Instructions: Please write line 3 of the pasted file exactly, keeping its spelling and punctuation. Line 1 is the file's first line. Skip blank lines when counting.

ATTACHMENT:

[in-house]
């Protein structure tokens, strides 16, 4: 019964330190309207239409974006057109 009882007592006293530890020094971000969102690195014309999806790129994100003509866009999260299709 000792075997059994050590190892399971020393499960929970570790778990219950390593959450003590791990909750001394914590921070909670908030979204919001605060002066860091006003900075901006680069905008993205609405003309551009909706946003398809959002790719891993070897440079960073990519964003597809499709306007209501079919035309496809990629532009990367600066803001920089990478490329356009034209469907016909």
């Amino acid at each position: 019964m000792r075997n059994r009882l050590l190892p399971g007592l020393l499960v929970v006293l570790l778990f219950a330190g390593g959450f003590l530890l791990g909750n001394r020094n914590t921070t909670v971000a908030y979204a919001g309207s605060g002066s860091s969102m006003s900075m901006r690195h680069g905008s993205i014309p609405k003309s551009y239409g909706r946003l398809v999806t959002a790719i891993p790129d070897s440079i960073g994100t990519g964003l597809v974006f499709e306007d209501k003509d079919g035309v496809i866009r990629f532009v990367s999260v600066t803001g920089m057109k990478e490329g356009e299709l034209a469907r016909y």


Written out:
């Amino acid at each position: 019964m000792r075997n059994r009882l050590l190892p399971g007592l020393l499960v929970v006293l570790l778990f219950a330190g390593g959450f003590l530890l791990g909750n001394r020094n914590t921070t909670v971000a908030y979204a919001g309207s605060g002066s860091s969102m006003s900075m901006r690195h680069g905008s993205i014309p609405k003309s551009y239409g909706r946003l398809v999806t959002a790719i891993p790129d070897s440079i960073g994100t990519g964003l597809v974006f499709e306007d209501k003509d079919g035309v496809i866009r990629f532009v990367s999260v600066t803001g920089m057109k990478e490329g356009e299709l034209a469907r016909y």